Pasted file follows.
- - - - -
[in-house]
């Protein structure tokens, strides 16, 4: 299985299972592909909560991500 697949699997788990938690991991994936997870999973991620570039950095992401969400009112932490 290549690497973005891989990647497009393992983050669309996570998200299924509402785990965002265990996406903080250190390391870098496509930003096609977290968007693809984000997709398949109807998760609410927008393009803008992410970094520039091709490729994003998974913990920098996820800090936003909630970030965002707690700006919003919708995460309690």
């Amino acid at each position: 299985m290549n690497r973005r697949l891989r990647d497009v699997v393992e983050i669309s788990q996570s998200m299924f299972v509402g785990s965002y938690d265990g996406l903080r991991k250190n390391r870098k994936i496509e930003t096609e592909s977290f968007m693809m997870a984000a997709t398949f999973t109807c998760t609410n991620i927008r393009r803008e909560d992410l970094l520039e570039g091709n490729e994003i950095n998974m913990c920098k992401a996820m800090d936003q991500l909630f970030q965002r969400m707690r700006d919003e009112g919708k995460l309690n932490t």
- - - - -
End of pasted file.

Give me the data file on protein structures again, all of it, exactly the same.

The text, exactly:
[in-house]
């Protein structure tokens, strides 16, 4: 299985299972592909909560991500 697949699997788990938690991991994936997870999973991620570039950095992401969400009112932490 290549690497973005891989990647497009393992983050669309996570998200299924509402785990965002265990996406903080250190390391870098496509930003096609977290968007693809984000997709398949109807998760609410927008393009803008992410970094520039091709490729994003998974913990920098996820800090936003909630970030965002707690700006919003919708995460309690």
């Amino acid at each position: 299985m290549n690497r973005r697949l891989r990647d497009v699997v393992e983050i669309s788990q996570s998200m299924f299972v509402g785990s965002y938690d265990g996406l903080r991991k250190n390391r870098k994936i496509e930003t096609e592909s977290f968007m693809m997870a984000a997709t398949f999973t109807c998760t609410n991620i927008r393009r803008e909560d992410l970094l520039e570039g091709n490729e994003i950095n998974m913990c920098k992401a996820m800090d936003q991500l909630f970030q965002r969400m707690r700006d919003e009112g919708k995460l309690n932490t």